The bronzes were intact and in good condition, but almost ten years of study and restoration were necessary before they could be brought back to their former glory. In the summer of 1981, the interest for the two statues was still very high: first in Florence, then in Rome, impressive crowds queued from the early hours of dawn to be able to see from close up the warriors that had come from the sea, just as if they were movie or rock stars. The crowds were not disappointed: majestic, imposing, the Bronzes embodied the ideal of beauty and strength. Dated to the fifth century BC, the statues showed the mastery in bronze work achieved by the sculptors of classical Greece.
But, a little as is the case for Leonardo's Mona Lisa, the curiosity was also linked to the halo of mystery around them. The position of the arms and hands shows that in the beginning were holding spear and shield, and the shape of the head suggests that they wore a helmet. They were certainly warriors, gods, heroes or great leaders. Still today they are simply identified by the letters A and B.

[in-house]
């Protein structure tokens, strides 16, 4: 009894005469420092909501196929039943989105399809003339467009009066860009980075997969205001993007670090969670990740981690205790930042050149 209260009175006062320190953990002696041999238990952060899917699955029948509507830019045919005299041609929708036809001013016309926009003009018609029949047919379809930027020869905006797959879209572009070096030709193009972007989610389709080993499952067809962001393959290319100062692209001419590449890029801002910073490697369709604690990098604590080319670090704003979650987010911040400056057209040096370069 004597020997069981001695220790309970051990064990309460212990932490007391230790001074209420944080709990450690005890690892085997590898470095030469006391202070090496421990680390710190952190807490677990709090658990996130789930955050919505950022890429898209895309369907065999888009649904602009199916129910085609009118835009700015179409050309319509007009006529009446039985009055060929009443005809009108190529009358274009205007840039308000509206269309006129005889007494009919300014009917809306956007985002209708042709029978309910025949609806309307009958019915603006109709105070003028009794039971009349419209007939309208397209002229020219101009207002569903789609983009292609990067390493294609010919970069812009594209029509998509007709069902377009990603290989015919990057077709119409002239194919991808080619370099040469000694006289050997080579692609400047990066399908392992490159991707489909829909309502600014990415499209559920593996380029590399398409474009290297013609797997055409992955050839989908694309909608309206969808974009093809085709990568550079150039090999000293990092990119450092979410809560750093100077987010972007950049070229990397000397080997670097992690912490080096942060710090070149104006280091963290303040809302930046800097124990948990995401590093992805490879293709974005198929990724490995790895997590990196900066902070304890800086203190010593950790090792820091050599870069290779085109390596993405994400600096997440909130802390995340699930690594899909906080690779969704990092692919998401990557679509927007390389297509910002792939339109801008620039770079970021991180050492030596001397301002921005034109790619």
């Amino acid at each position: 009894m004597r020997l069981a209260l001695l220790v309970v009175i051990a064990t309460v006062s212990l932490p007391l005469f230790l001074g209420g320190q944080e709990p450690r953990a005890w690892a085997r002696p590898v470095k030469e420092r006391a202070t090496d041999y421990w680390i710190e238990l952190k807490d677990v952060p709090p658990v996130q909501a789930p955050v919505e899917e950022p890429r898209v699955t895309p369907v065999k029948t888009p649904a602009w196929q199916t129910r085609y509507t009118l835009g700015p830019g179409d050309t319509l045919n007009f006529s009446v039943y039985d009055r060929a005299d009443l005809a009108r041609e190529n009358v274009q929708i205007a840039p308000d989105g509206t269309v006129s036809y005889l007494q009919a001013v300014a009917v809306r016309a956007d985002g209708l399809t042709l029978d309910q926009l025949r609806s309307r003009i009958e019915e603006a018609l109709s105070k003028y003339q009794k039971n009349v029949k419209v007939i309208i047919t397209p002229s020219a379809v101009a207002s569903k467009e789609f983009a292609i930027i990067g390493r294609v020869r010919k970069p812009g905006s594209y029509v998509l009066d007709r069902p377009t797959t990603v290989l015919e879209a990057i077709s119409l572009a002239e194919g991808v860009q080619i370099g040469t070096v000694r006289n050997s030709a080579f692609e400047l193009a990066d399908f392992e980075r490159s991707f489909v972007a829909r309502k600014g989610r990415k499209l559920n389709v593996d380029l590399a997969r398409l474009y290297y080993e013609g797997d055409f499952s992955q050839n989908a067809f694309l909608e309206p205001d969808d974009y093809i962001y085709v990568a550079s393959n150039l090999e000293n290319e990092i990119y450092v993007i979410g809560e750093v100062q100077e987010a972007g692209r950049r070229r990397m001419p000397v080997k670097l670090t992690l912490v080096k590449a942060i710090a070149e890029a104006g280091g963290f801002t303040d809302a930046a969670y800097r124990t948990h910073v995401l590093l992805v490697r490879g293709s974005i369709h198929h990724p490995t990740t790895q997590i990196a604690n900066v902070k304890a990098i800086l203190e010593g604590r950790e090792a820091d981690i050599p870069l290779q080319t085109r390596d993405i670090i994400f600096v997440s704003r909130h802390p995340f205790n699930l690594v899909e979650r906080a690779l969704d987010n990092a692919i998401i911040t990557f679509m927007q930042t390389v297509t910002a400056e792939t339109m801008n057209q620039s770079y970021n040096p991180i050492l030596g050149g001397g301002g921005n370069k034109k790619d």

Statue A is 198 cm (6ft 6in) high and is darker, Statue B is 205 (6ft 9in) and of a brighter green color, which points to a different bronze alloy. Someone suggested that they were part of a larger group of statues, transported by a Roman ship that sank during a trip from Greece to Italy. But in that case, where are the other statues, and the wreck of the ship? Another theory is that they were thrown into the sea during a storm to unburden the load: what is sure is that we'll never know why they were in the shallow waters near the coast of Riace.